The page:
28 December 2007

It Matters

We got a very heavy snow tonight. The kind of snow that makes each scoop of the shovel bend under its weight. The kind of snow that makes your shoulders ache for days following its arrival on your doorstep.

When we were headed out the door, I saw my neighbor across the road finishing up her driveway.

I've only had one interaction with her so far, and it was the day she came knocking on my door with my recycle bin which I had left on my curb for two days. "I was just wondering if you needed this in the house. You know that the recycle was picked up on Monday, right"? (Don't judge, people. When you're lugging a two year old, a brief case and a diaper bag, snagging the recycle bin just doesn't cross your mind).

I've thought about her many times. Her house is never lit, I'm assuming to save on the electricity. I wonder how she makes it over there, in that big old house, on her own. I've never seen children or grandchildren there, or even another car in her drive. No wonder she kept such close track of her neighbors lack of good citizenship.

Tonight after I finished my drive, I thought about my last post, and I decided to cross over and do hers. The slush was so heavy, I couldn't stand the thought of her trying to scrape herself out. As I was just about finished, she tapped me on the back and nearly gave me a heart attack. I hadn't heard her approaching since I was listening to Gordon Lightfoot sing his warnings to the sun.

"Who are you and what are you doing", she questioned as I slipped my ear pods out.

"I'm Jenn, your neighbor over there. I just wanted to dig you out. The snow is heavy and I don't have my girls and I just figured..." My heart was pounding; I was afraid that I'd insulted her; trespassed upon her property and perhaps taken from her a chore that she enjoyed.

I looked into her eyes as she tucked a gray hair behind her ear. "I'm overwhelmed", she said, biting her lip.

"Oh, well, don't be. I think about you all the time, and tonight I didn't have my girls, so I thought I'd just fill my time this way".

"I didn't think I had a friend in the world," she stammered as the tears welling in my eyes fell from hers. (Trust me lady, I know that feeling).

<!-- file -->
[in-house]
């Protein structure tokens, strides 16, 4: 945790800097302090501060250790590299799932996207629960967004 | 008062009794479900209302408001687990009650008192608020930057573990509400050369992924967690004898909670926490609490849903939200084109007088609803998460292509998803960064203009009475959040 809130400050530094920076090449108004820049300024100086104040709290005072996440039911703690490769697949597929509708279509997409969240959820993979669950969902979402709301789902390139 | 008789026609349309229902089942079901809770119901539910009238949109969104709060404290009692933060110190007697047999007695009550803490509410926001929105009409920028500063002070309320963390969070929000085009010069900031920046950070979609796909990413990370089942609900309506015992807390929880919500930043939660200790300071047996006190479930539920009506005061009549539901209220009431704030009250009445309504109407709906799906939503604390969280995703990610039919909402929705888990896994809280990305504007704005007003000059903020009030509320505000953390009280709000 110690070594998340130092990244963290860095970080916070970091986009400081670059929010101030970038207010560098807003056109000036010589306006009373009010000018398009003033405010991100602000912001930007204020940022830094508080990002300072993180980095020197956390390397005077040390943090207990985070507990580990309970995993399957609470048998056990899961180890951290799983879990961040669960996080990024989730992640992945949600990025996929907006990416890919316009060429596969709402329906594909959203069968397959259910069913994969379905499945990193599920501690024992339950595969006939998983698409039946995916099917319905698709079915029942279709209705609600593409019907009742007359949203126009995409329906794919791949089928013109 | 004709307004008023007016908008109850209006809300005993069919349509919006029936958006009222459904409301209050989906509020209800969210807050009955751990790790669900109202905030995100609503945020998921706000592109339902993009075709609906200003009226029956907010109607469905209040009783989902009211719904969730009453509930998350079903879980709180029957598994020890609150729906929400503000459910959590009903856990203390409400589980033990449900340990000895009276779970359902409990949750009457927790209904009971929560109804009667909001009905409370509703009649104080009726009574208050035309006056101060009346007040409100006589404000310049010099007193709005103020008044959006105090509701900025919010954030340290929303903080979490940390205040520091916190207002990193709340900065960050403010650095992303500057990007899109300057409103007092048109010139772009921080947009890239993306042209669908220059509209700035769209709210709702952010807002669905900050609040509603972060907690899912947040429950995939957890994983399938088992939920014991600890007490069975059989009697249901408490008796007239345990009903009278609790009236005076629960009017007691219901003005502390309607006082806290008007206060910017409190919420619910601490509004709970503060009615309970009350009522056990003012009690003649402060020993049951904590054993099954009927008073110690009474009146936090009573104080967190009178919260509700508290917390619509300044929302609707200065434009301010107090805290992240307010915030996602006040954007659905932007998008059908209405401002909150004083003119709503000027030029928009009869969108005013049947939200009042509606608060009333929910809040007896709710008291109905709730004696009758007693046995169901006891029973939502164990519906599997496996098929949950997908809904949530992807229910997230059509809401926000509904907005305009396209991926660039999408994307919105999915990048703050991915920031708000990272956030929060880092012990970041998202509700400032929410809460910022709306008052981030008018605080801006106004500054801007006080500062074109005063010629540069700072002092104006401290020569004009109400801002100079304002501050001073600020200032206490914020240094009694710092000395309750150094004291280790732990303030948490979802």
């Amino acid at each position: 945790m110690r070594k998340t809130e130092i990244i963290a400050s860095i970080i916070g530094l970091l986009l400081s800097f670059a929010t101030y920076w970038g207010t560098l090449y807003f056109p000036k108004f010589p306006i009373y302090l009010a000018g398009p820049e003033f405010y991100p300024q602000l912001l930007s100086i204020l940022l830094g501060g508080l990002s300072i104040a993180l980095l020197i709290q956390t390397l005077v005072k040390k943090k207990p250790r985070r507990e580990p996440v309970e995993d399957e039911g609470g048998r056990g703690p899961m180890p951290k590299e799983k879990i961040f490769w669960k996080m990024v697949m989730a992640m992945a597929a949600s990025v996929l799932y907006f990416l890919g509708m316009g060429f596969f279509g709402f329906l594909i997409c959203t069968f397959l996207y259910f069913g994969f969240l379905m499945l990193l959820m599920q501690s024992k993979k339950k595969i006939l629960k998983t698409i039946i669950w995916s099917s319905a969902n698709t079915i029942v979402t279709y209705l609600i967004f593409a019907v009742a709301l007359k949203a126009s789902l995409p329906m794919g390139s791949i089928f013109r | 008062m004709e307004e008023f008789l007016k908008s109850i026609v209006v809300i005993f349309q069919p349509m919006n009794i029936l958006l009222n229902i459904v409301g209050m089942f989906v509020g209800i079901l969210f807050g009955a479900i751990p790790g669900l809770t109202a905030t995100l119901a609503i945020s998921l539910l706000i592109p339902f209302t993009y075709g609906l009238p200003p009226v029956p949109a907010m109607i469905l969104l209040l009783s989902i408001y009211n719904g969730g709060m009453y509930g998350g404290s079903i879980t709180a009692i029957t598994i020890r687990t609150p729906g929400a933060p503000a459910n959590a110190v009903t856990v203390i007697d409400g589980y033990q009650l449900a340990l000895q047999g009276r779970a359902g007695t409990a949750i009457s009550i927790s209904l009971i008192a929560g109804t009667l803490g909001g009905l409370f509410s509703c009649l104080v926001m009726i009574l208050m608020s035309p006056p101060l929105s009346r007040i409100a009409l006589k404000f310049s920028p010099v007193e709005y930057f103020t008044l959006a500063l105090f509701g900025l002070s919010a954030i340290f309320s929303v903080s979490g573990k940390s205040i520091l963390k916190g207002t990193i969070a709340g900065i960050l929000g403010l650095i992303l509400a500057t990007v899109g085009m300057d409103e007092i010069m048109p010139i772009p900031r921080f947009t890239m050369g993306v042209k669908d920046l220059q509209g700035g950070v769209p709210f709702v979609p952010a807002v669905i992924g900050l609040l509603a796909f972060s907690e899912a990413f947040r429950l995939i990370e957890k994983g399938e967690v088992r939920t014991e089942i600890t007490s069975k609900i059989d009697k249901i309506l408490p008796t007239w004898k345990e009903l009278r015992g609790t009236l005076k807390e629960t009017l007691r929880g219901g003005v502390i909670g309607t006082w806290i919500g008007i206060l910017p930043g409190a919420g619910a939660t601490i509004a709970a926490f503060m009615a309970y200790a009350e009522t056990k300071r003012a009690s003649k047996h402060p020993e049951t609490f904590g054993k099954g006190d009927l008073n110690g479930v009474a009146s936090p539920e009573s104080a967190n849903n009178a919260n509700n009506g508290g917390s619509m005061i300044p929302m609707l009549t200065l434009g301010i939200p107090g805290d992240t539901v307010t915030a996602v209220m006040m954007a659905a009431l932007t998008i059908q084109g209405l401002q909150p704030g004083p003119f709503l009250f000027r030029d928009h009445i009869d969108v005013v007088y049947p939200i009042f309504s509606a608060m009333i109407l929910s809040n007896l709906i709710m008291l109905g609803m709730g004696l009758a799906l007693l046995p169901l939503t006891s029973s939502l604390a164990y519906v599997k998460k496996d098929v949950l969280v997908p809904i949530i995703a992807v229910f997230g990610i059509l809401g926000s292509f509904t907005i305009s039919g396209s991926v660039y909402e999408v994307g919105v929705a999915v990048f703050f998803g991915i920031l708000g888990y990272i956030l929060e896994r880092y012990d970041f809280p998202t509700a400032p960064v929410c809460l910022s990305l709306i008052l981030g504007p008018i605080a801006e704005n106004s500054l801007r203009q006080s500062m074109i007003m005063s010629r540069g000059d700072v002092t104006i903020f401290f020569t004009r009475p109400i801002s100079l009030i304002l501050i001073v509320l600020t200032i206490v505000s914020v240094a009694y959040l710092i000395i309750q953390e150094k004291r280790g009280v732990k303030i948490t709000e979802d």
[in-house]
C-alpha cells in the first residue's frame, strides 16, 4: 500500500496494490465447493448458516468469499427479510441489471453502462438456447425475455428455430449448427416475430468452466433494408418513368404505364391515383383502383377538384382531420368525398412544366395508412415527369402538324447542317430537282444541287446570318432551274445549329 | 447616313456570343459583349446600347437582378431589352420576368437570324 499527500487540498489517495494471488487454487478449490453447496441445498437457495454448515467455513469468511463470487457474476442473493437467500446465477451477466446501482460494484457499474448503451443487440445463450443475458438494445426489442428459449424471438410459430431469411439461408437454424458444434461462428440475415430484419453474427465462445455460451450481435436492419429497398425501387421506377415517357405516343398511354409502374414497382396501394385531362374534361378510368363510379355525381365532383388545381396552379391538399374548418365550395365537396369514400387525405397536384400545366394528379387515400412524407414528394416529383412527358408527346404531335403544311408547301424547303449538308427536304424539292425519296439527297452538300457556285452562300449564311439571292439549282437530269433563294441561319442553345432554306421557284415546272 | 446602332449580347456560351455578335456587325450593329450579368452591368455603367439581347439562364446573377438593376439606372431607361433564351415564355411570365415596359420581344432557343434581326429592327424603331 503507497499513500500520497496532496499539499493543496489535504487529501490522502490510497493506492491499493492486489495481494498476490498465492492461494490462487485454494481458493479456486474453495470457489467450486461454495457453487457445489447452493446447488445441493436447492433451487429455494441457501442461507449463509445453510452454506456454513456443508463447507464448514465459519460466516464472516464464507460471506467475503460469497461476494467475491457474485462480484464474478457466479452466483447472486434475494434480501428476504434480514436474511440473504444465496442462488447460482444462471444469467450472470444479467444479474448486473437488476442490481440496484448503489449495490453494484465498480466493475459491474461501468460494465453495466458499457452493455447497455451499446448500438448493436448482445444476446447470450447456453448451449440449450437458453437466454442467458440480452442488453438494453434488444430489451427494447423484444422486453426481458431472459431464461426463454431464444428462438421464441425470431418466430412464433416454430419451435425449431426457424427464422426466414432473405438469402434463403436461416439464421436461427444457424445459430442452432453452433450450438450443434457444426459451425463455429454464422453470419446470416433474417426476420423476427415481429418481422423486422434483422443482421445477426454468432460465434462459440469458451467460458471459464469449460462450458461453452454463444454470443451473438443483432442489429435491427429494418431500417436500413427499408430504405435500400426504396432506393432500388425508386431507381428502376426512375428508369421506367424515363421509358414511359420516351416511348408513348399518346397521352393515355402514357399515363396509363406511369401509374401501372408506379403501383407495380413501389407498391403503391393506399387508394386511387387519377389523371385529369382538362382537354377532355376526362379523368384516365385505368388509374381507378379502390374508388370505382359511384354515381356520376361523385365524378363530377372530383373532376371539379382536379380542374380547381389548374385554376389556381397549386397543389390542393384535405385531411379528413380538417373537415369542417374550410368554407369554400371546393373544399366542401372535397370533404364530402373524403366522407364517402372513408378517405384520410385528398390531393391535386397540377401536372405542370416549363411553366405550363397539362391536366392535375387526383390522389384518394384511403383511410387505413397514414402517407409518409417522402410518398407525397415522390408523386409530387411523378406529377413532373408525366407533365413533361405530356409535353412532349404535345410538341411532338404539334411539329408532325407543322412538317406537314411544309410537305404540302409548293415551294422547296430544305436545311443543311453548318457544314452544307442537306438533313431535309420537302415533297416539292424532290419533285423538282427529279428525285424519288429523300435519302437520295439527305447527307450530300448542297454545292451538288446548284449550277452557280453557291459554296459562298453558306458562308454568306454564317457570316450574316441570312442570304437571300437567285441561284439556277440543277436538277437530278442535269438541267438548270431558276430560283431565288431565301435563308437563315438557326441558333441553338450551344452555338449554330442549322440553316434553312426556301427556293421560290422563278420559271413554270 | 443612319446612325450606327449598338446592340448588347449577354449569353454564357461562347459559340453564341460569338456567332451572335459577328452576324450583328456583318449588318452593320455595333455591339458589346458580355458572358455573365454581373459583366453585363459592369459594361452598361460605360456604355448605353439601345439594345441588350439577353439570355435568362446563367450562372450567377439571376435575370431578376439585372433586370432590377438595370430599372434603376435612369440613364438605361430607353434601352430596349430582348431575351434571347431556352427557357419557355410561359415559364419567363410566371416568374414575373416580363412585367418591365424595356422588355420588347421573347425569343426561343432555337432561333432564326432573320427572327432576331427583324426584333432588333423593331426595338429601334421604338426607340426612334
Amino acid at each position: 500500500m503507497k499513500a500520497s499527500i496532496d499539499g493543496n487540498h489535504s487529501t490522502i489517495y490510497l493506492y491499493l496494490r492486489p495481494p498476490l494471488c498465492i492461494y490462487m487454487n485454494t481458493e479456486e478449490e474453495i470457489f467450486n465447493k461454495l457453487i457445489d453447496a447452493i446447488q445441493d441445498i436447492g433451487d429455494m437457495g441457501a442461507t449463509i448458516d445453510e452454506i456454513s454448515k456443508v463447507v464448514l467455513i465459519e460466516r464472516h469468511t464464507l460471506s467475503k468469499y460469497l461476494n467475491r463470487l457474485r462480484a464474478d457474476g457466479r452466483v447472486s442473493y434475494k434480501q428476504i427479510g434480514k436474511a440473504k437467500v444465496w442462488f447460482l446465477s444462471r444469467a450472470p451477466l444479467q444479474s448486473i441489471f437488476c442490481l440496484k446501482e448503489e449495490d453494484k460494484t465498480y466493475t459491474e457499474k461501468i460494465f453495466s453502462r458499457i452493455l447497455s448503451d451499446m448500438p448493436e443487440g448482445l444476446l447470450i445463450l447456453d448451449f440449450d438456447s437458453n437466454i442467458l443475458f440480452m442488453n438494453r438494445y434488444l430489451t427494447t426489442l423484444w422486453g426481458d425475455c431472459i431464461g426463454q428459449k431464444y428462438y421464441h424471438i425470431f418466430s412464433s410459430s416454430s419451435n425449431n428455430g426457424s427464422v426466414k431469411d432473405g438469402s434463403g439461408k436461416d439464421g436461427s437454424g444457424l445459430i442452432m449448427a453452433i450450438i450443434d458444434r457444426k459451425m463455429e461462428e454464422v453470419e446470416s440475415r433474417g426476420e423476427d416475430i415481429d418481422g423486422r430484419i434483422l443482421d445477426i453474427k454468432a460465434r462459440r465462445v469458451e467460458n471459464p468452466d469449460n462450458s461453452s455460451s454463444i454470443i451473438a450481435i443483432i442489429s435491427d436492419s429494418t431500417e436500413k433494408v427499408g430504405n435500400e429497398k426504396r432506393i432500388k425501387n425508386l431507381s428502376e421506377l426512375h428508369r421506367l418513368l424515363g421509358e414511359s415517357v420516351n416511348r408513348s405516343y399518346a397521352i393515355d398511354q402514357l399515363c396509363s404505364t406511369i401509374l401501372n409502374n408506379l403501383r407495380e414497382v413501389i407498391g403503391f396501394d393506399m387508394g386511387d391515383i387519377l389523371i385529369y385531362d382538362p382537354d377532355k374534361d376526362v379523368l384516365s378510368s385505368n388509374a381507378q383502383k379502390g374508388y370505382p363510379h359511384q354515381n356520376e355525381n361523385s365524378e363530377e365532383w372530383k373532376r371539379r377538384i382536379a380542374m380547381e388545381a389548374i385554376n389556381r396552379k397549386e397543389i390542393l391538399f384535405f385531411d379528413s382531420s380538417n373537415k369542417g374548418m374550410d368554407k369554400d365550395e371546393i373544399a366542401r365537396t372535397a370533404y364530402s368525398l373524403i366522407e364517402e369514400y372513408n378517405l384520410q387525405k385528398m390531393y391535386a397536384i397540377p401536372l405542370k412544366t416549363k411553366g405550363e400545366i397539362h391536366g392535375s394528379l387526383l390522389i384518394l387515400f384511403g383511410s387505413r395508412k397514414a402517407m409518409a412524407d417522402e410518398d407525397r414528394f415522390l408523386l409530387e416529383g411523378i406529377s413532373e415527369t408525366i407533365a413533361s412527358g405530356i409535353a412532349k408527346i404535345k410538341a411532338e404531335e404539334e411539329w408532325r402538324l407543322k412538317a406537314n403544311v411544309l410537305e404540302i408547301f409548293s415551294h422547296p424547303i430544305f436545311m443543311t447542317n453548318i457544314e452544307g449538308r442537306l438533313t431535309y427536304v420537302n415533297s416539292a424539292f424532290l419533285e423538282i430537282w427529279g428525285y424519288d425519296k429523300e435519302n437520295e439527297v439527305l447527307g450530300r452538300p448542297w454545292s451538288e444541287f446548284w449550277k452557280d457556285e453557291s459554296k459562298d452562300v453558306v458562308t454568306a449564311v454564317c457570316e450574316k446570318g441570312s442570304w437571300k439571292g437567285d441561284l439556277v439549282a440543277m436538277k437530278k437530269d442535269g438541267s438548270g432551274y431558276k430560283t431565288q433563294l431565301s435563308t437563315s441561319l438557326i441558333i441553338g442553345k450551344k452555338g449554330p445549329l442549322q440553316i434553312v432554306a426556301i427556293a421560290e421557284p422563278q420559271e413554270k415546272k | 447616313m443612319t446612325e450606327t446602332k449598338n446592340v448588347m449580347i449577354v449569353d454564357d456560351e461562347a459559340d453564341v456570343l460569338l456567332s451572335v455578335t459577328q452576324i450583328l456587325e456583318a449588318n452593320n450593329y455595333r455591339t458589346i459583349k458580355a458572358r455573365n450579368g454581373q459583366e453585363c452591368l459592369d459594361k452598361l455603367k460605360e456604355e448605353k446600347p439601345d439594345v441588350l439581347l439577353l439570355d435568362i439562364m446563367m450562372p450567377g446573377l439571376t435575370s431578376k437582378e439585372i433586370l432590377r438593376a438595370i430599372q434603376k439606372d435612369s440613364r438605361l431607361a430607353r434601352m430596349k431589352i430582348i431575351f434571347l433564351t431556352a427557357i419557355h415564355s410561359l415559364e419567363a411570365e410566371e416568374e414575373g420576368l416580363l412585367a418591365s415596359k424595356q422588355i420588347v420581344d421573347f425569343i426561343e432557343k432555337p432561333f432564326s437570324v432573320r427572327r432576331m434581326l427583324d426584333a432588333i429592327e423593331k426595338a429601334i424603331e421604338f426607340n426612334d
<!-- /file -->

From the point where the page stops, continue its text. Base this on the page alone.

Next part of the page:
"I'm overwhelmed," she said again. "What can I do to help you sometime"? I smiled and asked her to just help someone else out and think of me. "I didn't think anyone cared anymore" she said, wiping her eyes.

"Merry Christmas", I smiled at her as she said she'd let me get back to what I was doing.

And what I was doing was shoveling and sobbing. A half an hour of my time gave her something that she obviously desperately needed, something much more than a clear driveway.

And it gave me something, too. Hope. Hope that little by little, I can do it. I can make a difference.

And so can you. So can you.

27 December 2007

Let's Change the World, Shall We?

Recently, my lovely friend Jen gave birth to an idea of gigantic potential. I want to spread the word, and get all of you to register for the baby shower.

Her post reminded me of a quote from Mother Teresa: "If you can't feed a hundred people, then just feed one".

Often when volunteering, it is sometimes frustrating--wondering if what you are doing is really making a difference. You look next to you and see small change, maybe, you look at the world outside of you and can become crushed in all that needs change. How can it ever be done?

Let's try it anyway, people.

If you can't volunteer time, volunteer talent. If you can't volunteer money, volunteer kindness.

You don't have to register with a group, go to a shelter, belong to a church. You just have to want to change some part of this world for the better....who doesn't want that?

I volunteered to send out a couple of cards or letters each month to places where people might need them: hospices, nursing homes, shelters, etc.

What can you do?

Let us know, so that everything can get tied together and posted for the new year. Let's make it the year of the Blogger. We all talk about how wonderful this world is--let's try to make that world happen outside of our computers, too.

10 December 2007

Weeping Over Wicker

I cleaned it out and put it away over the weekend; the above bassinet.
I sobbed like the babies that have lain within it over the course of the past thirty-five years when I lifted it into my hands and put it in the corner where it will sit until it's needed again, for someone else. I suppose the day that I retrieve it, I again will cry.
I sobbed for what was, and for what won't be again. That very piece of furniture held me on the snowy night my parents brought me home, and my siblings after I. It held my cousins, and then their children. It held my babies and the babies of my sister.  It will probably hold the babies of others in my family.

I can feel the way that they will set the lives from them within it; I know that motion by heart. I know how they will rest their hands upon the sleeping beings, I know how they will stand there and hold their hearts and wonder how they will care for something so small and yet so very big.
My heart ached from the memories of first using it and the memory of the day that I knew that Little A wouldn't use it again. My hand went to my stomach, feeling the marks left permanently upon me from carrying the children that I've carried, reminders of youth passed and blessings given. Then my hand moved to my chest, and began tapping on it as I gasped for breath. 

I cried for what won't ever be again. For the babies that I won't ever carry, the flutters of first movements that I won't feel again, the kicks that won't make my shirt move, the anticipation and the wonder of what the face looks like within me, the face that I don't already and never will know.

How, how can it be that I've grown from a baby sleeping within that furniture to a woman weeping above it, wondering where the years went?